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Norlen's wire sketches come to life

posted January 23, 2013

Alison Norlen's (professor, Art & Art History) exhibition Luna, opens Friday, Jan. 25 at the Mendel Art Gallery.

Read the article in The StarPhoenix.

'Necessity of forms' on display

By Stephanie McKay, The StarPhoenix January 23, 2013

Alison Norlen captures ghosts of the past in her new exhibit at the Mendel Art Gallery.

Large steel structures, both the familiar and the fantastical, fill the space in a dreamlike world where past, present and future blur. Once-impeccable bridges, theme parks and other manmade places give way to deterioration. It's nostalgic, yet somehow full of life.

The exhibit Luna is based on England's Brighton Pier, a pleasure pier that weathered hurricanes and fires, at one point partially disintegrating into the sea.

"It kind of melted and it was sort of horrific and beautiful at the same time. It became this beautiful abstracted shape," Norlen said.

Norlen has recreated the pier, and other time-scarred landmarks, in the Mendel's rear gallery. The stainless steel and carbon sculptures are a totally new process for Norlen but still relate to her longtime work. The artist and University of Saskatchewan professor - currently on sabbatical - is best known for her drawings of such structures. Several years ago, she started making small wire maquettes to assist her in the process of drawing.

"I started building these little things to try and understand its structural part, its functional part. It became really, really different than when I drew it because I realized the necessity of its forms," she said.

Her current work took off from there. At Norlen's last exhibit at the Mendel in 2002, she showcased the maquettes - she calls them "wire sketches" - and noticed people were very interested in the pieces. Though she wanted to work on the same themes, Norlen also wanted to do something different from her usual practices. Welding is brand new territory.

"I like the risk of that," she said. "But I see the pieces as drawings in a sense, at least really related to drawing."

In addition to Brighton Pier, the show also features theme park elements and architectural follies, buildings constructed primarily for decoration. The show is named for Luna Park in New York's Coney Island. It includes sculptures of the pineapple-shaped Dunmore folly in Scotland, a zeppelin and a wooden fireworks thrower from Mexico.

One of the standout pieces is a steel reconstruction of the Thunderbolt rollercoaster. The Coney Island ride was condemned and, until it was demolished in 2000, was topiary-like with a thick cover of ivy.

"I love these sort of transforming, changing objects," Norlen said. "All of these really important objects have changed their purpose, which I find really interesting. These places are iconic and now have new identities."

The pieces are welded with a specialized low-voltage tool usually used to manufacture medical equipment or make jewelry. Nor-len was unable to use traditional welding equipment because of its high voltage.

"I had some spinal surgeries and had a device put in that was a spinal stimulator. I was a bit of a cyborg for a number of years and couldn't be around high voltage," she said.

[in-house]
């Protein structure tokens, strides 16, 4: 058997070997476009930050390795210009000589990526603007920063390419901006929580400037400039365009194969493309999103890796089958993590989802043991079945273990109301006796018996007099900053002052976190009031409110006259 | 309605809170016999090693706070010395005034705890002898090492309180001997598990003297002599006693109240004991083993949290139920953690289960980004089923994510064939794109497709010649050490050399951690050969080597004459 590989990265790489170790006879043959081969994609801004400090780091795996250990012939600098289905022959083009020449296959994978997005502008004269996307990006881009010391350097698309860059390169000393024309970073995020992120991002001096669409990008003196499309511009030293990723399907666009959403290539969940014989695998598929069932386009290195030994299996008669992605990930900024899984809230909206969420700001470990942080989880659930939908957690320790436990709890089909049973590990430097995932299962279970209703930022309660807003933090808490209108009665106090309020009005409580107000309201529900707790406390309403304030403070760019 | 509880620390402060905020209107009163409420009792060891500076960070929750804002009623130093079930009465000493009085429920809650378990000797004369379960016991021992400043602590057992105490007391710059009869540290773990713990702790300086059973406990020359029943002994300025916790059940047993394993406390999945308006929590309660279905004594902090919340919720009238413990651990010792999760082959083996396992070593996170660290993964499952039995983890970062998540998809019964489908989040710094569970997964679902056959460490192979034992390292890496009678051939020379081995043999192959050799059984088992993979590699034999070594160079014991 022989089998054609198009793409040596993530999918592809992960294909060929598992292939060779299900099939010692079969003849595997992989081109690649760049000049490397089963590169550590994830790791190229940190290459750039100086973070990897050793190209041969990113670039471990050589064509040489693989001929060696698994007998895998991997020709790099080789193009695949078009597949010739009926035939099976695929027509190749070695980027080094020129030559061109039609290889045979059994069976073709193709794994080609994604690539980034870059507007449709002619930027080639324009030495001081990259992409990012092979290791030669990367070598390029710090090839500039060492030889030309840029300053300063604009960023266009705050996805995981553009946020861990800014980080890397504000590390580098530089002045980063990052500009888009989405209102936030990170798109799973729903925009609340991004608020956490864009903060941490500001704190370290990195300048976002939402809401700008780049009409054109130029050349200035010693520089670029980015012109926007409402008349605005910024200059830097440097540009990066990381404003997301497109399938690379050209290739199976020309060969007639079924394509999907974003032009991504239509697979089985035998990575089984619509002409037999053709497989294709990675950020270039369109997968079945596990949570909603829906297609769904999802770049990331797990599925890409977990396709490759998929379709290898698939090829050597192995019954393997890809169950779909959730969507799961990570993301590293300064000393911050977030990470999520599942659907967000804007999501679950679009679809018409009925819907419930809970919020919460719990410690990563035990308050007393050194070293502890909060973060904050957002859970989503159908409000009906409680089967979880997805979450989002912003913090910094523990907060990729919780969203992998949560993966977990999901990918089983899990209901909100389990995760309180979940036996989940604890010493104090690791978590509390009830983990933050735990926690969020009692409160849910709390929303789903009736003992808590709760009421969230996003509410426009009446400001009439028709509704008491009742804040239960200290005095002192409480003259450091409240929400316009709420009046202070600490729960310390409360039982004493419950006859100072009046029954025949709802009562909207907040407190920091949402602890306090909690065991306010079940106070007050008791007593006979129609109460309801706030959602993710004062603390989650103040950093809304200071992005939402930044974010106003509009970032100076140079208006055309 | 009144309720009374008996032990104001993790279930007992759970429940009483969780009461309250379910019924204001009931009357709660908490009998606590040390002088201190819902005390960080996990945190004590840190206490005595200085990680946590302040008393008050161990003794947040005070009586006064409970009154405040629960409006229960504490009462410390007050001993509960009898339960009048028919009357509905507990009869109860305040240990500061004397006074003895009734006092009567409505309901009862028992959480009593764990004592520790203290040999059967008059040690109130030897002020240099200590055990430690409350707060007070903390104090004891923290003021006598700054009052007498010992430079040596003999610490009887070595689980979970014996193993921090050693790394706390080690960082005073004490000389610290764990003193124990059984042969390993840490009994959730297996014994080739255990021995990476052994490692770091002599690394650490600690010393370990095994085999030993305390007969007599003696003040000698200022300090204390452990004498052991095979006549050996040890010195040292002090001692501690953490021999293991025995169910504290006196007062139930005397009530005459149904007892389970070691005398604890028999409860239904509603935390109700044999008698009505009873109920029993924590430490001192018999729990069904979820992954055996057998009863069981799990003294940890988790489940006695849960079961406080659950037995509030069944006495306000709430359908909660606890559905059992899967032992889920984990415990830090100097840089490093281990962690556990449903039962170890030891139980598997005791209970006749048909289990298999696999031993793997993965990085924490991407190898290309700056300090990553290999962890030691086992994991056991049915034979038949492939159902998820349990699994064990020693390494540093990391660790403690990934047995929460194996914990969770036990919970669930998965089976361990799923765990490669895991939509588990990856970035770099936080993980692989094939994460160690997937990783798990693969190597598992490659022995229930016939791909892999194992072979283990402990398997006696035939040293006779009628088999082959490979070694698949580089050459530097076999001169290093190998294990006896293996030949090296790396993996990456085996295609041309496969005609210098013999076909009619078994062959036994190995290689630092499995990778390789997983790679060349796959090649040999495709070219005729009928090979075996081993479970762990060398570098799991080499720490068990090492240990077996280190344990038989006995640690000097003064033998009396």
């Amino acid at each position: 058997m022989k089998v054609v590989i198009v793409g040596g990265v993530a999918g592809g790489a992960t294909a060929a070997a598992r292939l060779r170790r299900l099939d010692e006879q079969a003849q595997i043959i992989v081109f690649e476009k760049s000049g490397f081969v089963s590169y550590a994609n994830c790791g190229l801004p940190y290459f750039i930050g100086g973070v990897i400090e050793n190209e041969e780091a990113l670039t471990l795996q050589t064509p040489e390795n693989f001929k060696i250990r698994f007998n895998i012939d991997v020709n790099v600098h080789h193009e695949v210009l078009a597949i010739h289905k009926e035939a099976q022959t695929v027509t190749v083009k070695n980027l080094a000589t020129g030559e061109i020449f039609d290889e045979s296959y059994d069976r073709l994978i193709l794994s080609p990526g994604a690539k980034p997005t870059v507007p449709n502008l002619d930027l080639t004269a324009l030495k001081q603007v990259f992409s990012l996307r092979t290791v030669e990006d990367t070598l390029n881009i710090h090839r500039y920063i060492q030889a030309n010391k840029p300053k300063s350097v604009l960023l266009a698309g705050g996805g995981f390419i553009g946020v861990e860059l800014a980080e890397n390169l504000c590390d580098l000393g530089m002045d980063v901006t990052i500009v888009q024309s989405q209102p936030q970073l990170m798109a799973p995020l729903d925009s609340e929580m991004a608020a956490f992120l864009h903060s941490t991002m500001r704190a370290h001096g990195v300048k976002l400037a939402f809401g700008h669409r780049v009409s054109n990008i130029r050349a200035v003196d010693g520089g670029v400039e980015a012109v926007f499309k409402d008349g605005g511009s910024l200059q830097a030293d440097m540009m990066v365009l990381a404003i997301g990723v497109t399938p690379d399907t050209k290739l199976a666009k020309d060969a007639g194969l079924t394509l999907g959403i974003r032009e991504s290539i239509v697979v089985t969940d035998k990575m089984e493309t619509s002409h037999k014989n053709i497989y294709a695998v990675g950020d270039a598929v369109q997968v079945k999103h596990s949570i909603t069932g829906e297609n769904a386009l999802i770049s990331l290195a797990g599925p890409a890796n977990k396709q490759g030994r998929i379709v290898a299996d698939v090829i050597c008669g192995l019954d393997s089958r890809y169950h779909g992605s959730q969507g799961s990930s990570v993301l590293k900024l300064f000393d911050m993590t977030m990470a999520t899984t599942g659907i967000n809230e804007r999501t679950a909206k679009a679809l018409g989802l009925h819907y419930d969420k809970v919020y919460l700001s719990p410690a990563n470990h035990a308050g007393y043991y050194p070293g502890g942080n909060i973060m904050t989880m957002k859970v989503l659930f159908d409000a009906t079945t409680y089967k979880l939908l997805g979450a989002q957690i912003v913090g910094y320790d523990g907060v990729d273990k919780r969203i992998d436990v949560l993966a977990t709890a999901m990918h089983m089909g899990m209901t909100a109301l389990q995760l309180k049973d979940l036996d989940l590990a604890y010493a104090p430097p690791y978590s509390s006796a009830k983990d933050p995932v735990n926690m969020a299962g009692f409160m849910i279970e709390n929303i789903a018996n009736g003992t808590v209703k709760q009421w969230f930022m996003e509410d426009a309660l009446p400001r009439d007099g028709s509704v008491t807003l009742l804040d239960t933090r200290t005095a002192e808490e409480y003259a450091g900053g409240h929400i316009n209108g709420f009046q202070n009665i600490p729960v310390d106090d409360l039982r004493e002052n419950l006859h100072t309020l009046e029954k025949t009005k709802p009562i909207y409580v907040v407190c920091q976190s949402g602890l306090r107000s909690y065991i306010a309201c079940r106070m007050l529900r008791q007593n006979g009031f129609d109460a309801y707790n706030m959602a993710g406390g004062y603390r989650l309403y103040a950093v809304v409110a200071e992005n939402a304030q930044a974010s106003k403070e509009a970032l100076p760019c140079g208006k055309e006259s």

The tool allows Norlen to weld in a very organic way. Thanks to hand tool attachments like tweezers, she can create shapes instead of being restricted to post-and-lintel design.

"It's very much like drawing because the lines can change and you can weld any shape," she said.

Eventually, the creative process will come full circle. Norlen plans to have a photographer come to shoot the exhibit so she can then draw the structures, transforming the pieces once more.

"I think these things began because I was really curious. When you look at these things you take it for granted, but when you have to build it you're sort of understanding what it is," she said.

"It's sort of romantic in a way. I want to know it and the way to know it is to play with it, to build it and tenderly understand it."

Luna opens Friday at the Mendel Art Gallery and runs until March 10. An opening reception takes place Friday at 8 p.m. A talk and tour of the exhibit is scheduled for Feb. 3 at 2 p.m.



Drawing on the collection of the National Gallery of Canada, Steeling the Gaze includes works by some of Canada's most celebrated indigenous artists. The show features 51 portraits by a dozen artists with a focus on contemporary aboriginal artists and self-expression. The opening talk and tour takes place Friday at 7 p.m.


This exhibition of large-scale landscape paintings by Ottawa's Stephen Hutchings was inspired by Olivier Messiaen's Quartet for the End of Time. The pieces combine old-style photography with computer design. Members of the Saskatoon Symphony Orchestra will perform the music that inspired the paintings on Sunday at 2: 30 p.m. in the gallery. Hutchings will host a talk and tour of the work earlier that day at 2 p.m.


This exhibit in the Artists by Artists program features Humboldt Magnussen's work, which focuses on themes of home, belonging and survival. His visual narratives include flora and fauna that reflect his rural Saskatchewan upbringing. His mentor Zachari Logan's work has been included in group and solo shows across the Americas and Europe.
© Copyright (c) The StarPhoenix

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